U.K. lawmakers probing whether News Corp. covered up phone hacking at the News of the World tabloid are at least two months behind schedule with their report, as they debate how critical they can be of Deputy Chief Operating Officer James Murdoch.
Two-time European soccer champion Porto’s financing of a player signing via companies whose ownership is unclear is “a very serious matter” and requires an investigation, U.K. lawmaker Damian Collins said.
Fresh statements from former News Corp. employees including ex-tabloid editor Rebekah Brooks will help determine whether James Murdoch told the truth to U.K. lawmakers about what he knew about phone-hacking allegations.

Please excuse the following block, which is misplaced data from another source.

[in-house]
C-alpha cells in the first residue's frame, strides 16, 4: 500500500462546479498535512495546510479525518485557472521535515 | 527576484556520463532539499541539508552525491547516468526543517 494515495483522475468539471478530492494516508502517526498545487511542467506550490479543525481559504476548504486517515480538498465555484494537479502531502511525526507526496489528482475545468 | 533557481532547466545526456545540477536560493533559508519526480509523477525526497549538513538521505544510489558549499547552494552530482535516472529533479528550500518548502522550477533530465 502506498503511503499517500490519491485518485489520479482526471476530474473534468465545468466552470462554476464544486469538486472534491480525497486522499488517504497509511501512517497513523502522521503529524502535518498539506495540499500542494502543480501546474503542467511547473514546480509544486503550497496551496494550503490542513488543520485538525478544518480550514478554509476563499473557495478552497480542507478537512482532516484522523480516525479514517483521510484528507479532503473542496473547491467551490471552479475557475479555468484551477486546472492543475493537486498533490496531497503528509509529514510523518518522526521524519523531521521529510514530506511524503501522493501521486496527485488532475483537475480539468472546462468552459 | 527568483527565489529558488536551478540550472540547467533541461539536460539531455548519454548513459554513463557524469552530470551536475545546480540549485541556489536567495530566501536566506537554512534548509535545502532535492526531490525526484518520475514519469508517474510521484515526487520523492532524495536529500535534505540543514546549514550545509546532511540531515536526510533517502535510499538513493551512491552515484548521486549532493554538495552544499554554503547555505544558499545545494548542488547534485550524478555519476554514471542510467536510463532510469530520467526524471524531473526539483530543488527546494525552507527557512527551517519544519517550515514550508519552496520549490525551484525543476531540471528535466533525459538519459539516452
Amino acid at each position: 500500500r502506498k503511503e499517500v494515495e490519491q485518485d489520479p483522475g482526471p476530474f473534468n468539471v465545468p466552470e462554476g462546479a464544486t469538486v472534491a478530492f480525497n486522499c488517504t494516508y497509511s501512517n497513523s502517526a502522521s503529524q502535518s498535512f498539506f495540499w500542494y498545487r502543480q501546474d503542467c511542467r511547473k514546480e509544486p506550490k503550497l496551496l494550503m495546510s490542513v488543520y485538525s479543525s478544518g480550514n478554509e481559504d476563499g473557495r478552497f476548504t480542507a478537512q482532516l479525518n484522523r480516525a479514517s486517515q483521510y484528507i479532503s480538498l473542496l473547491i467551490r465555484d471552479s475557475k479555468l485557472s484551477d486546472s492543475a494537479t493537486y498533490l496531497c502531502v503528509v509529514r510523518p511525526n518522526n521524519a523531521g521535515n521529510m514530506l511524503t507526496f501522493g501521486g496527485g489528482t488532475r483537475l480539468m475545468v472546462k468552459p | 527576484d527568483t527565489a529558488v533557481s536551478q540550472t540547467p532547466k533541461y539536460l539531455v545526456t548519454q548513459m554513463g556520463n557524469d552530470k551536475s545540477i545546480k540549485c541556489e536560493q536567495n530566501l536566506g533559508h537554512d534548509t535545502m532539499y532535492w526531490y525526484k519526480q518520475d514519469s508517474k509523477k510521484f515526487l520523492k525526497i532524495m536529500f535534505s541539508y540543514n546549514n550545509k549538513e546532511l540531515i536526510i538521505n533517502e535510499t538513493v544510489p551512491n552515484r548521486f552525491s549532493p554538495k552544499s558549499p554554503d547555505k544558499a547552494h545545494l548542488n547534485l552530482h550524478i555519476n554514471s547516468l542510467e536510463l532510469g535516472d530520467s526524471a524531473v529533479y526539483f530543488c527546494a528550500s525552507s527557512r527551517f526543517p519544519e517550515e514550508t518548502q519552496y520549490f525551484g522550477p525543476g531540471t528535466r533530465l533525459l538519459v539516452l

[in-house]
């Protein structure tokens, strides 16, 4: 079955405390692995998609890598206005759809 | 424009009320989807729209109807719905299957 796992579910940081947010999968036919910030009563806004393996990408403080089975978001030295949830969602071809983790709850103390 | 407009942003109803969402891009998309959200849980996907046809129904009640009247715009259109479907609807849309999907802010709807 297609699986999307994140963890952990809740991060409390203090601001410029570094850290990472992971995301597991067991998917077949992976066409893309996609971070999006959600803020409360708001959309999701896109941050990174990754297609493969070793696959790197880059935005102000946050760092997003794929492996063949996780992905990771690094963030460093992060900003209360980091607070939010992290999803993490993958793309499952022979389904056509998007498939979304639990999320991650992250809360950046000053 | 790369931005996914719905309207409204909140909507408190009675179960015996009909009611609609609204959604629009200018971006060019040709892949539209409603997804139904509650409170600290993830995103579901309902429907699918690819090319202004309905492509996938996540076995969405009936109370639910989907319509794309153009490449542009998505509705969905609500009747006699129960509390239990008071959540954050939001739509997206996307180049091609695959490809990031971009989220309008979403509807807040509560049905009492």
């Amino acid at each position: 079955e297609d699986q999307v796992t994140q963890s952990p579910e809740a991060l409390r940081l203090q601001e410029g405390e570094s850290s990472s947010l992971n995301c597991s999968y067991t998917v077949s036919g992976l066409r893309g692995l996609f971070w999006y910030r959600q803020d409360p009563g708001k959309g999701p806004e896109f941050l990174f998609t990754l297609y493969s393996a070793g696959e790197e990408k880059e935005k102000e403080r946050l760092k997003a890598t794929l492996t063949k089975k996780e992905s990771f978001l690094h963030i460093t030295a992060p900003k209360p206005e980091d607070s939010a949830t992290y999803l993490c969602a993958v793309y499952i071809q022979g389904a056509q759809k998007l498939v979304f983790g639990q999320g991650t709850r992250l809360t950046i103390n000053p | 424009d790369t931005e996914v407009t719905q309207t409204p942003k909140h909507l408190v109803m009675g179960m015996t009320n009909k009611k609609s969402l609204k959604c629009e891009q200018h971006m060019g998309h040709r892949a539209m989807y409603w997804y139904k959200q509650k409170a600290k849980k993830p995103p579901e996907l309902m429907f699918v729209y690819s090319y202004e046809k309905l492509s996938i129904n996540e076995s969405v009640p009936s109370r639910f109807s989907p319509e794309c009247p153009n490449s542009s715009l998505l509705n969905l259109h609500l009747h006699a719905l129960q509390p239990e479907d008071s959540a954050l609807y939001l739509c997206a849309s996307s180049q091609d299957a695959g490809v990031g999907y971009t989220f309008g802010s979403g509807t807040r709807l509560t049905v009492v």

A trove of documents and statements released by the U.K. Parliament in the News Corp. phone-hacking scandal implicates top former executives while contradicting testimony of Chief Operating Officer James Murdoch on what and when he knew about the illegal practices.
News Corp.’s editors at the News of the World Sunday tabloid discussed phone hacking in daily meetings, a former reporter said, increasing pressure on executives to explain when they became aware of the practice.
Rupert Murdoch, feted by leaders who feared the sway his media empire held over British voters, has been put on notice by U.K. Prime Minister David Cameron that “the clock has stopped” on his influence over British politics.